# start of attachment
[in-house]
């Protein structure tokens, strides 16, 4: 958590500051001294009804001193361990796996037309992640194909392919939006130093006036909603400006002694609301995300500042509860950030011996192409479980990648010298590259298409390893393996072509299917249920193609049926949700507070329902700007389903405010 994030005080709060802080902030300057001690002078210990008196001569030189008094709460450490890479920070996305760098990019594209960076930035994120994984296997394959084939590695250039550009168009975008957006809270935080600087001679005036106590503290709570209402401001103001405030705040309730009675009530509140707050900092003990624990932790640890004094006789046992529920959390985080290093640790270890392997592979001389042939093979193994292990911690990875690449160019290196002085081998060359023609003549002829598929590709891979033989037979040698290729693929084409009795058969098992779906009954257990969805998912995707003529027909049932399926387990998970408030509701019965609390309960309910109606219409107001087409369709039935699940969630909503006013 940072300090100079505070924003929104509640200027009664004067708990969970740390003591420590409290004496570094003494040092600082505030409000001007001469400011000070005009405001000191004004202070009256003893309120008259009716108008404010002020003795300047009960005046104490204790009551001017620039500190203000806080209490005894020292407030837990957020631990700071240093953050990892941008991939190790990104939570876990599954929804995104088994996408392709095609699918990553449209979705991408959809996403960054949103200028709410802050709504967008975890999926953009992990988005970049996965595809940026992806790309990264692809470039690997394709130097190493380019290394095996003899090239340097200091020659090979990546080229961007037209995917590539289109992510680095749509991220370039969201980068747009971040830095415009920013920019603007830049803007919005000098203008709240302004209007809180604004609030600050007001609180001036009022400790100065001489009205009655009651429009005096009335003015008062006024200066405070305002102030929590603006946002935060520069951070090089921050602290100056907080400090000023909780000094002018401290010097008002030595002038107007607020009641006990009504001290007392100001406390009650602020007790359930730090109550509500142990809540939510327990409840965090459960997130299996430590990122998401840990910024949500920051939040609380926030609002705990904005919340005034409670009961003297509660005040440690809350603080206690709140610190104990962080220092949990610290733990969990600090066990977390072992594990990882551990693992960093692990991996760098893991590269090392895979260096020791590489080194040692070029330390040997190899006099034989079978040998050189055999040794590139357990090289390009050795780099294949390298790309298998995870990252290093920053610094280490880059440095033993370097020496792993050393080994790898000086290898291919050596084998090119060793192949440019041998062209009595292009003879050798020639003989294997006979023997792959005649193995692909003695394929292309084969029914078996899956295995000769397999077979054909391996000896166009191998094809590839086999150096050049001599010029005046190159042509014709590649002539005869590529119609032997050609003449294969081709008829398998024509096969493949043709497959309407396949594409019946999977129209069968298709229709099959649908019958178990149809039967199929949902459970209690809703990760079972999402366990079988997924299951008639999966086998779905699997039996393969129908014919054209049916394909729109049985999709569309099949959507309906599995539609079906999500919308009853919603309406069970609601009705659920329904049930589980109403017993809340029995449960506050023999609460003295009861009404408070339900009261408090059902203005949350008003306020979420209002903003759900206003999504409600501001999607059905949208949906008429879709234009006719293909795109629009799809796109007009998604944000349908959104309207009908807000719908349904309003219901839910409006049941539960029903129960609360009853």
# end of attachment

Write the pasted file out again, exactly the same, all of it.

[in-house]
């Protein structure tokens, strides 16, 4: 958590500051001294009804001193361990796996037309992640194909392919939006130093006036909603400006002694609301995300500042509860950030011996192409479980990648010298590259298409390893393996072509299917249920193609049926949700507070329902700007389903405010 994030005080709060802080902030300057001690002078210990008196001569030189008094709460450490890479920070996305760098990019594209960076930035994120994984296997394959084939590695250039550009168009975008957006809270935080600087001679005036106590503290709570209402401001103001405030705040309730009675009530509140707050900092003990624990932790640890004094006789046992529920959390985080290093640790270890392997592979001389042939093979193994292990911690990875690449160019290196002085081998060359023609003549002829598929590709891979033989037979040698290729693929084409009795058969098992779906009954257990969805998912995707003529027909049932399926387990998970408030509701019965609390309960309910109606219409107001087409369709039935699940969630909503006013 940072300090100079505070924003929104509640200027009664004067708990969970740390003591420590409290004496570094003494040092600082505030409000001007001469400011000070005009405001000191004004202070009256003893309120008259009716108008404010002020003795300047009960005046104490204790009551001017620039500190203000806080209490005894020292407030837990957020631990700071240093953050990892941008991939190790990104939570876990599954929804995104088994996408392709095609699918990553449209979705991408959809996403960054949103200028709410802050709504967008975890999926953009992990988005970049996965595809940026992806790309990264692809470039690997394709130097190493380019290394095996003899090239340097200091020659090979990546080229961007037209995917590539289109992510680095749509991220370039969201980068747009971040830095415009920013920019603007830049803007919005000098203008709240302004209007809180604004609030600050007001609180001036009022400790100065001489009205009655009651429009005096009335003015008062006024200066405070305002102030929590603006946002935060520069951070090089921050602290100056907080400090000023909780000094002018401290010097008002030595002038107007607020009641006990009504001290007392100001406390009650602020007790359930730090109550509500142990809540939510327990409840965090459960997130299996430590990122998401840990910024949500920051939040609380926030609002705990904005919340005034409670009961003297509660005040440690809350603080206690709140610190104990962080220092949990610290733990969990600090066990977390072992594990990882551990693992960093692990991996760098893991590269090392895979260096020791590489080194040692070029330390040997190899006099034989079978040998050189055999040794590139357990090289390009050795780099294949390298790309298998995870990252290093920053610094280490880059440095033993370097020496792993050393080994790898000086290898291919050596084998090119060793192949440019041998062209009595292009003879050798020639003989294997006979023997792959005649193995692909003695394929292309084969029914078996899956295995000769397999077979054909391996000896166009191998094809590839086999150096050049001599010029005046190159042509014709590649002539005869590529119609032997050609003449294969081709008829398998024509096969493949043709497959309407396949594409019946999977129209069968298709229709099959649908019958178990149809039967199929949902459970209690809703990760079972999402366990079988997924299951008639999966086998779905699997039996393969129908014919054209049916394909729109049985999709569309099949959507309906599995539609079906999500919308009853919603309406069970609601009705659920329904049930589980109403017993809340029995449960506050023999609460003295009861009404408070339900009261408090059902203005949350008003306020979420209002903003759900206003999504409600501001999607059905949208949906008429879709234009006719293909795109629009799809796109007009998604944000349908959104309207009908807000719908349904309003219901839910409006049941539960029903129960609360009853």